Here is your “leadership development assignment” for this week: Practice smiling, even if doing so intentionally, or consciously, at people you meet, Zoom with, or pass in the halls or on the road this week. Set a specific goal for yourself and be specific. How many smiles can you muster today? Better yet, see how many people you can get to smile back at you in return. That’s it for this week, simple enough.
As always, how will you love, live, or lead differently, or better, this week?
Have a great week!!
Bryan Yager
“Expanding Your Capacity for Success”
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Bonus Quotes:

  •  “Use your smile to change the world; don’t let the world change your smile.”– Chinese Proverb
  • “A simple smile. That’s the start of opening your heart and being compassionate to others.” – Dalai Lama
  • “Don’t cry because it’s over, smile because it happened.” – Dr. Seuss
  • “Be the living expression of God’s kindness; kindness in your face, kindness in your eyes, kindness in your smile” – Mother Teresa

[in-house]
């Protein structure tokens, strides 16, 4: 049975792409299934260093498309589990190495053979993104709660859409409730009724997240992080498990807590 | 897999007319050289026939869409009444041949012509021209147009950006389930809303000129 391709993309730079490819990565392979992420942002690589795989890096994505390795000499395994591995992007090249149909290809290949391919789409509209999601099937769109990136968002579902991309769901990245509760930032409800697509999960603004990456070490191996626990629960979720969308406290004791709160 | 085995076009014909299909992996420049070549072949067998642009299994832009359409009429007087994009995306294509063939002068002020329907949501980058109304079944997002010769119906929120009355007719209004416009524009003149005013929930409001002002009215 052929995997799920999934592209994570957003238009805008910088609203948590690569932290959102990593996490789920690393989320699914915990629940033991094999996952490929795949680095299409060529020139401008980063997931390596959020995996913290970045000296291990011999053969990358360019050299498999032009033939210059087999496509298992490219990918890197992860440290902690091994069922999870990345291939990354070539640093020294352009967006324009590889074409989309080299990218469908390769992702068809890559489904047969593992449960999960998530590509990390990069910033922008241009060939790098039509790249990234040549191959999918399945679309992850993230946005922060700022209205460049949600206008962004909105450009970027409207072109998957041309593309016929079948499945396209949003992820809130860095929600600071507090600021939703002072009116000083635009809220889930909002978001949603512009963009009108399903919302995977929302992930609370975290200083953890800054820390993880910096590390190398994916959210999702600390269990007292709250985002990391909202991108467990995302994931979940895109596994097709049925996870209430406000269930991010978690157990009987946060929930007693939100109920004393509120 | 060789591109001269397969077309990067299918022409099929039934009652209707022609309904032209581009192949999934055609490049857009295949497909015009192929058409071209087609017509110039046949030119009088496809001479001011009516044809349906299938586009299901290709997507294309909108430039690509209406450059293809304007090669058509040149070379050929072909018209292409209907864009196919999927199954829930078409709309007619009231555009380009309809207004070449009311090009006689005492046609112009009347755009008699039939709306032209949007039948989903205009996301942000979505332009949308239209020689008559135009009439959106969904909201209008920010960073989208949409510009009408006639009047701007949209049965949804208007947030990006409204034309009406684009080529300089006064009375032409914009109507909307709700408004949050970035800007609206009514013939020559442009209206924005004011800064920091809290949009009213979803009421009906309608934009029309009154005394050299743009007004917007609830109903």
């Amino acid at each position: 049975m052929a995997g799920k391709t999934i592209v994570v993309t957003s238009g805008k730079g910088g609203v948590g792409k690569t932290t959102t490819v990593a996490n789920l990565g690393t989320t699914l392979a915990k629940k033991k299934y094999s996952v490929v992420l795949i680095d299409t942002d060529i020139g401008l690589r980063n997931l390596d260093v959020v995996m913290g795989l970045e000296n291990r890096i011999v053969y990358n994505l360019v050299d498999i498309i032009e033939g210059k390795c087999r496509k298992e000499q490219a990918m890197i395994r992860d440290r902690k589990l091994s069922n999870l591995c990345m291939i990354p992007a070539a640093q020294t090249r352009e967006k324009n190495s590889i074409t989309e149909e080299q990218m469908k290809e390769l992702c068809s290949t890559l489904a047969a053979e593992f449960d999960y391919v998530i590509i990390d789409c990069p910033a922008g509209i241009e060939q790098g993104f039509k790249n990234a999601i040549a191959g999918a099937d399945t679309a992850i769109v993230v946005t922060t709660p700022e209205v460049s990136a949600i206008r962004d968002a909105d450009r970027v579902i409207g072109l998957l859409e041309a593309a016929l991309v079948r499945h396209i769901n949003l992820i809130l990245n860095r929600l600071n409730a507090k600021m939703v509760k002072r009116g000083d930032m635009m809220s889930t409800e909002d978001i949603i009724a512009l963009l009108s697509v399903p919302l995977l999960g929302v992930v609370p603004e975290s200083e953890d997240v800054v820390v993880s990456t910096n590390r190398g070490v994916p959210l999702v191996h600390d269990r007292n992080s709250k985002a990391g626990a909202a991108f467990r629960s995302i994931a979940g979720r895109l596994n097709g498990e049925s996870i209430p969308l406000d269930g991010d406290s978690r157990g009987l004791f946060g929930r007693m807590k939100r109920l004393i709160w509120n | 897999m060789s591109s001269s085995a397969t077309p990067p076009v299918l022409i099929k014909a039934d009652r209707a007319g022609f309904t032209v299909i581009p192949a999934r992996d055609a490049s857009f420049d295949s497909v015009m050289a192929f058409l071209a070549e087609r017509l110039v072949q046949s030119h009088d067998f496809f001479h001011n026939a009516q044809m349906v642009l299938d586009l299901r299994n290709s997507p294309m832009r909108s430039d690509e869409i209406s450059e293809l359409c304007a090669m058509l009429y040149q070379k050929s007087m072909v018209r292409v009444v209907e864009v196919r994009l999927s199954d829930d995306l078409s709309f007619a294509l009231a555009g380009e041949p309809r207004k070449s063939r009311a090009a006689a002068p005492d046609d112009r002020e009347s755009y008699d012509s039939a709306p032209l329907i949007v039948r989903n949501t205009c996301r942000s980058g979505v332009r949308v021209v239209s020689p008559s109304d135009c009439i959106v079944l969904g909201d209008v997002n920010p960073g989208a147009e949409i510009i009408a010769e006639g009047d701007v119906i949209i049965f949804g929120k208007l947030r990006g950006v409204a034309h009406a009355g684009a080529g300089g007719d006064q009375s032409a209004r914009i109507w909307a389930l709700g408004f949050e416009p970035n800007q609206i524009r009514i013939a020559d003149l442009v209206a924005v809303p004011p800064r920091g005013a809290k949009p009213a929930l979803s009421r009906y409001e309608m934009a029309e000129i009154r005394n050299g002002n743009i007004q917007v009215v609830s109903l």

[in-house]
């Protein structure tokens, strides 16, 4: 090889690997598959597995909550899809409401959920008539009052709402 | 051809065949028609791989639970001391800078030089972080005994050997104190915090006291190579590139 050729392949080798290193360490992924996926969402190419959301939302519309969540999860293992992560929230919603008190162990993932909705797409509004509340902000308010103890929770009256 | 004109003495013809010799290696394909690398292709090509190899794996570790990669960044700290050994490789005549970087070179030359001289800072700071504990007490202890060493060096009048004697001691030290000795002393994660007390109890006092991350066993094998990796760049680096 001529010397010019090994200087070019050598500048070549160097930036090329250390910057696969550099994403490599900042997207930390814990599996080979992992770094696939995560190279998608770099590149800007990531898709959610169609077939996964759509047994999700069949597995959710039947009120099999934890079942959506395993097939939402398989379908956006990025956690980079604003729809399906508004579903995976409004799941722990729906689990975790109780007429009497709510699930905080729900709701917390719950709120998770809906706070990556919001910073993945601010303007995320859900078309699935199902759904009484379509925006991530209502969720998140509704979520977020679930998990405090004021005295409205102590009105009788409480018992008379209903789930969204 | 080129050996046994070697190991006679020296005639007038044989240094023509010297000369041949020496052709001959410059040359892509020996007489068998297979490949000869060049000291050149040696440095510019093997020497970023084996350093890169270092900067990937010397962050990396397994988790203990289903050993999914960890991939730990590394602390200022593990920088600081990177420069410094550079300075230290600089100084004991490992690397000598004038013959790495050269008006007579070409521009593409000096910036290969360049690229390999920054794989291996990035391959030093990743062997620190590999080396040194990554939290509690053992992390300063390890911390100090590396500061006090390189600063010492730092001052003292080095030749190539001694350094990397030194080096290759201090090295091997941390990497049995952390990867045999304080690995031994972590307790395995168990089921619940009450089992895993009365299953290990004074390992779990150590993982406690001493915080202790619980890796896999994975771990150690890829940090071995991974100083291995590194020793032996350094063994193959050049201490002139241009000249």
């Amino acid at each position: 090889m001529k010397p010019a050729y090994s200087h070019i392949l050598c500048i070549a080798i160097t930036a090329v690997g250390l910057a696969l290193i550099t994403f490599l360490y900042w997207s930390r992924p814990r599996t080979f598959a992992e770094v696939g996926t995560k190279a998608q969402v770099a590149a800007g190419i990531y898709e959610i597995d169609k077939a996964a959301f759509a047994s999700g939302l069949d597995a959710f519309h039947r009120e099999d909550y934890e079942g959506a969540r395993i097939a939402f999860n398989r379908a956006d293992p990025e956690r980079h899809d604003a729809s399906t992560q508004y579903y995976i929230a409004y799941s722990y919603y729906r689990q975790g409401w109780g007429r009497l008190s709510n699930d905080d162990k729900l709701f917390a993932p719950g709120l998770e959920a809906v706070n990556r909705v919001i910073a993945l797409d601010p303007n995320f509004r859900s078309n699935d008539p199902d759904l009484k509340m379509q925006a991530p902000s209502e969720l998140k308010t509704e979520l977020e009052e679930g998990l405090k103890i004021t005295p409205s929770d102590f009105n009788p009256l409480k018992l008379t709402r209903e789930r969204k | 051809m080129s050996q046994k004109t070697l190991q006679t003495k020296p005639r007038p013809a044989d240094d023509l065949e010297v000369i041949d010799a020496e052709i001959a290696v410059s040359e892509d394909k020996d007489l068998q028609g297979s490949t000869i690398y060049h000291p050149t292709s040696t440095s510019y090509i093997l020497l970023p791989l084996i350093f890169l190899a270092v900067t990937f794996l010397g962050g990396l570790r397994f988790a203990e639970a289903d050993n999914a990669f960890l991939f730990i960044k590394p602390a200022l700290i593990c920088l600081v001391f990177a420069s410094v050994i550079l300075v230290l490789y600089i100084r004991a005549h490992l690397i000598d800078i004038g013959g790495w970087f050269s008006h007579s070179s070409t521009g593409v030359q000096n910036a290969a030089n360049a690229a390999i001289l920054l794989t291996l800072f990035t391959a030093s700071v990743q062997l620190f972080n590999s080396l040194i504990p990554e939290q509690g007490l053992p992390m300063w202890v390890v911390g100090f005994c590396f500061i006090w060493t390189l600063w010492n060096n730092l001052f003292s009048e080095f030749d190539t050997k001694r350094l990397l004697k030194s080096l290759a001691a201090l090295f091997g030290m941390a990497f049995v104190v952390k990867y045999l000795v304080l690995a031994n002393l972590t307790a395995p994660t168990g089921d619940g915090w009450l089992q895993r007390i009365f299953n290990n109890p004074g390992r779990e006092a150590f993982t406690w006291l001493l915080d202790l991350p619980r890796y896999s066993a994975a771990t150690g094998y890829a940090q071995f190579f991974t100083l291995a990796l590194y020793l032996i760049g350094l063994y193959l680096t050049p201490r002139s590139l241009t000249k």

• “I love those who can smile in trouble.” – Leonardo da Vinci
  • “A gentle word, a kind look, a good-natured smile can work wonders and accomplish miracles.” – William Hazlitt
  • “Mama told me that every time you smile, a very tiny bit of the smile stays stuck to your face, so as you get older and older your face starts to show all the tiny bits of all your smiles and you look like you are smiling all the time, even when you are just thinking about what to have for breakfast. She said, also, that if you frown a lot then the frown sticks to your face instead. That way when you are old you have a very frowny face and look cross all the time and people are scared of you.” – Claire King
  • “Always find opportunities to make someone smile, and to offer random acts of kindness in everyday life.” – Roy T. Bennett
  • “Encouragement to others is something everyone can give. Somebody needs what you have to give. It may not be your money; it may be your time. It may be your listening ear. It may be your arms to encourage. It may be your smile to uplift. Who knows?” – Joel Osteen
  • “When life gives you a hundred reasons to cry, show life that you have a thousand reasons to smile. “ – Unknown

This article is written in honor of one of the many “persons of influence” in my life, dear old Aunt Grace. This photo was taken on her 95th birthday. She loved life and she loved people. What I remember most about her was that she always had a smile on her face.  Even as 5-year old, I knew there was something special about her. It was her “smile lines” that I remember most!